So, it’s been awhile.
Since my last post. For the past little while, my life has resembled a salt shaker. The kind with the rock salt that you pick up, start to shake, then realize you need to turn the crank and grind it all up into little pieces before it will fall onto your mediocre meal and give it some zing. Thankfully, I am starting to feel like most of the shaking has passed (for now) and I’ve got some zing. Hazzah! To bring you up to speed, in the last little while I have : quit my old job, got a new job, started a website, started training for a marathon, gone to Salt Spring, played a lot of volleyball, and turned 23. It’s been exciting, to say the least.
The topic of this post however, is Salt Spring, and more specifically, Maracaibo. I feel like it best represents the recent mediocre to zing transformation. For all intents and purposes, Maracaibo is a snooty private club located in Long Harbour that offers wealthy families an idealistic summer escape for the 2 weeks their dad’s get off each summer. All members own a piece land in the area (it’s a pre-req) and they often get together to sail their yachts or venture into town to buy hippy jewellery that they’ll never wear at home. For the Jeanes family, and for me personally, it is a 23 year old tradition that involves camping in a giant meadow with about 6 tents, playing cards for hours on end, and rowing around in these little blue and yellow boats.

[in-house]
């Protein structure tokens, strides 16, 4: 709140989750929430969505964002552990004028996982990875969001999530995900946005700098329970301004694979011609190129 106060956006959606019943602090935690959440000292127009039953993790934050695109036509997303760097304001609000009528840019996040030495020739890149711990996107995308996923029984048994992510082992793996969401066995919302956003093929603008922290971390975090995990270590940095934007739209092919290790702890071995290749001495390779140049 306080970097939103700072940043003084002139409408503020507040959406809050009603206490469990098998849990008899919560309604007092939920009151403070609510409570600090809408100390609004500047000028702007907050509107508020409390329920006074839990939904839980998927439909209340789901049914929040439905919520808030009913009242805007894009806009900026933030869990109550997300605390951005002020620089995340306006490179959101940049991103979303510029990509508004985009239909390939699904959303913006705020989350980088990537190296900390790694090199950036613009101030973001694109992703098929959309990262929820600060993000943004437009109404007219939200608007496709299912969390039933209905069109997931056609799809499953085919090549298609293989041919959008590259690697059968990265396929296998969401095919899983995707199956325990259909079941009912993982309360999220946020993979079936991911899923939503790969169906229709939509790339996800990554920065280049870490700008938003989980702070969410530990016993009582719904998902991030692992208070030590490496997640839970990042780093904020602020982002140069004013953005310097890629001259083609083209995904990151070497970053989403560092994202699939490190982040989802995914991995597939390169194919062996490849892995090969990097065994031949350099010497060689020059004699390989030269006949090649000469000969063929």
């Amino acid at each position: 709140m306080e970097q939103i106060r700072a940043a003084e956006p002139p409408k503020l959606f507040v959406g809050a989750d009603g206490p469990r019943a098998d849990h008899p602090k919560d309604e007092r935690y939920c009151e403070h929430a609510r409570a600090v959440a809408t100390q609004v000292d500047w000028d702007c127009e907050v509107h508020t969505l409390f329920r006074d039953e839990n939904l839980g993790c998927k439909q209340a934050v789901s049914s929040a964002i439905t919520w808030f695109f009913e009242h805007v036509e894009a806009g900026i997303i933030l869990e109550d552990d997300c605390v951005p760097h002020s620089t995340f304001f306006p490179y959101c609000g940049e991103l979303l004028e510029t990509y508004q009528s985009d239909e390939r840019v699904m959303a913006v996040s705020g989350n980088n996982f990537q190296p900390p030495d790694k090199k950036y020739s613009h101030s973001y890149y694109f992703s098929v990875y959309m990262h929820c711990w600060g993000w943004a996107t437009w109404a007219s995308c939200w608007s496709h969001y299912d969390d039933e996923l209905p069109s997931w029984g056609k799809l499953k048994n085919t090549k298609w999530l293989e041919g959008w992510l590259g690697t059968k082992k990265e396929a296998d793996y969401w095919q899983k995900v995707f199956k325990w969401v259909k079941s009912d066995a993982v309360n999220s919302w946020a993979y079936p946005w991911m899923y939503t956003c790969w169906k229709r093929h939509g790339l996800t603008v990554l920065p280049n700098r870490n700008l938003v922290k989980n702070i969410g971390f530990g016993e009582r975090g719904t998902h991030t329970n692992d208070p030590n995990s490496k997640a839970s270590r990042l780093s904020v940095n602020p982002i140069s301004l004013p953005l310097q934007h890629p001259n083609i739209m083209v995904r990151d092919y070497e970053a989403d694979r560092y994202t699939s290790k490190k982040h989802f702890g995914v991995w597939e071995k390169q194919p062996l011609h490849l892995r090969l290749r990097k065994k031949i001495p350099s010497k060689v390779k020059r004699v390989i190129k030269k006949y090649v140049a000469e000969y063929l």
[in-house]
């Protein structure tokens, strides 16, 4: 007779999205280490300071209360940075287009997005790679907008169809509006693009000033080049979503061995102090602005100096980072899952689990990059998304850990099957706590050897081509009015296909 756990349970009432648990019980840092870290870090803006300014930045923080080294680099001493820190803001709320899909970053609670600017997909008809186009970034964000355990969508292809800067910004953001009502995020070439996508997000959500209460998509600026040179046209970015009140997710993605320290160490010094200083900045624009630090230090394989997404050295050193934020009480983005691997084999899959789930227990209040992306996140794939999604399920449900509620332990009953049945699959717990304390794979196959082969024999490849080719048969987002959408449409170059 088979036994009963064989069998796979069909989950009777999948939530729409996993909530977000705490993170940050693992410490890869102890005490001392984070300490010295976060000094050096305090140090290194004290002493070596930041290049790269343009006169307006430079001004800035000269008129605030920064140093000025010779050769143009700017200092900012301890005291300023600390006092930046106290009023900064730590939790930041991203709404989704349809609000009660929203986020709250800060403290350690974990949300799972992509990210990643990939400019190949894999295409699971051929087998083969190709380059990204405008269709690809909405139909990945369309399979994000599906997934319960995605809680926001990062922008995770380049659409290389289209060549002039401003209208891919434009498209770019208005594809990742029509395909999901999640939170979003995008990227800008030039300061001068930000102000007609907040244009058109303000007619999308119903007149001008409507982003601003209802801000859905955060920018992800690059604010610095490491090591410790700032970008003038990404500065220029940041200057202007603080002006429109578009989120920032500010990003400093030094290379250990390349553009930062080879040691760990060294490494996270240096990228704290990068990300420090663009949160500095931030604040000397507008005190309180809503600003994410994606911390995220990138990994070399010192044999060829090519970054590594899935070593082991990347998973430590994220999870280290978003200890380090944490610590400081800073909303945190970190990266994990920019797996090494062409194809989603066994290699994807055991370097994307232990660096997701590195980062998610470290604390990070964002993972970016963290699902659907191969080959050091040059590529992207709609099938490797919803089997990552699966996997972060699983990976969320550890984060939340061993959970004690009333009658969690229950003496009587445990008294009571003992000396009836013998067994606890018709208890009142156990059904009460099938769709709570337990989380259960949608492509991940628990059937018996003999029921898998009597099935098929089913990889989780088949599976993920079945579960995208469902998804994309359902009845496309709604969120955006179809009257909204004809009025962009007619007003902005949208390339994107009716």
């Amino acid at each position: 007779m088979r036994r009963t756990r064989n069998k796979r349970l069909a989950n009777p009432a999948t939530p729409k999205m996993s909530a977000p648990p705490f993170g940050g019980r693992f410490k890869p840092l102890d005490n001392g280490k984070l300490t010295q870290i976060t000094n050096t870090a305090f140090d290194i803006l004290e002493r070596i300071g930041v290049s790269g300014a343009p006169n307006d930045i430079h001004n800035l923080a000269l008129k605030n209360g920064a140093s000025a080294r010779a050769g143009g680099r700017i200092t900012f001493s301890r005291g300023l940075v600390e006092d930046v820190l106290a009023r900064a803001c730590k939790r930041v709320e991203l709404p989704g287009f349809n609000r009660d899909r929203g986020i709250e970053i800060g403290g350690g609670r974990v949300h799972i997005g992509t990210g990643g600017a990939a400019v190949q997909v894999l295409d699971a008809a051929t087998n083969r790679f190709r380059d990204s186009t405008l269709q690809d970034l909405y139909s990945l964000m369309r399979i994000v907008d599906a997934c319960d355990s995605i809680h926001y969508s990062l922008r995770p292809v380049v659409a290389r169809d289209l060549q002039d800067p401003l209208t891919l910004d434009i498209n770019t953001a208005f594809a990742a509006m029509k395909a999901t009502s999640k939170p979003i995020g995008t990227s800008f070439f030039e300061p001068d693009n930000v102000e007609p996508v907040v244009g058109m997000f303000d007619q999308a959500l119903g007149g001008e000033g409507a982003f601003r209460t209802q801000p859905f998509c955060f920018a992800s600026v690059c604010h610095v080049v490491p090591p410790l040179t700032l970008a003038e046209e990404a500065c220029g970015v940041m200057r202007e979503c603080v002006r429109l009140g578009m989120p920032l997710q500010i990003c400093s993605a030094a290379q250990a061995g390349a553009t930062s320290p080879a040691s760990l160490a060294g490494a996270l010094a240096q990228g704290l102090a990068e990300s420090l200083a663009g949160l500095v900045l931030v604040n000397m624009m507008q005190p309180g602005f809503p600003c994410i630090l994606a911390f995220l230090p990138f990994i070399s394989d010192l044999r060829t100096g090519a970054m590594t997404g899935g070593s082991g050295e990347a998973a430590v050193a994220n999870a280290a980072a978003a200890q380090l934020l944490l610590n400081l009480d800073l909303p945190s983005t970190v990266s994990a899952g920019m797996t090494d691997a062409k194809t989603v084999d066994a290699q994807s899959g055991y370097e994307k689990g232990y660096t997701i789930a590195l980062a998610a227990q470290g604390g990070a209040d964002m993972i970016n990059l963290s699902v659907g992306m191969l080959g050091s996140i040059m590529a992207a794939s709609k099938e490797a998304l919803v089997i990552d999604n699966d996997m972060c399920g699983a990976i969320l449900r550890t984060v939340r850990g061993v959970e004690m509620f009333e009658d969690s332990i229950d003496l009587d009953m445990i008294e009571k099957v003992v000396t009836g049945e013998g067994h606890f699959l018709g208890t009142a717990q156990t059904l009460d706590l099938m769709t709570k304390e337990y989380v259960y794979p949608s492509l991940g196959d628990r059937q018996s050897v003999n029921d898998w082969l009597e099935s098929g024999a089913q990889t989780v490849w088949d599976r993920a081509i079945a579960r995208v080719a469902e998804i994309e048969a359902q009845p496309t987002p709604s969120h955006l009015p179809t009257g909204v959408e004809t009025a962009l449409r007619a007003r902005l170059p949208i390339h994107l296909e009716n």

We probably look a little trashy compared to all the new families, but no one cares because well, we started it. My grandparents are one of the families that got together a quarter of a century ago and set the whole thing up. Every generation of the clan has been there are least once now, with the newest editions making their debut this past August long weekend.
This summer was a little different. We were missing two key players, my Uncle Greg and my Grandma, both of whom passed away this past year. In addition to the boats, another popular tradition is strained relationships from being in such close quarters, all the time. Tensions run high, occasionally smoke will escape from someone’s ears, and it is blissfully normal (for us). This key element has been lacking from every family gathering since last Thanksgiving. Everyone’s been on egg shells since then and caring about everyone’s feelings and trying to make everyone happy and comfortable. It’s been weird, especially since the most common form of love in the Jeanes house is food and drink, not tip-toeing around because someone is napping.
Thankfully, I’m glad to announce that the tensions are back. Highlights of Maracaibo included crying, yelling, eating feelings, and poop landing on my mum’s face. We pulled it together for the Sunday night bbq in time to judge the new families and their sub-par salads and desserts that they brought to the potluck. We even bonded over how normal our family seemed compared to the other ones. While, I’m not sure if we’ll ever be a normal family, I’m happy to report that we are back to the same kind of weird. Yay!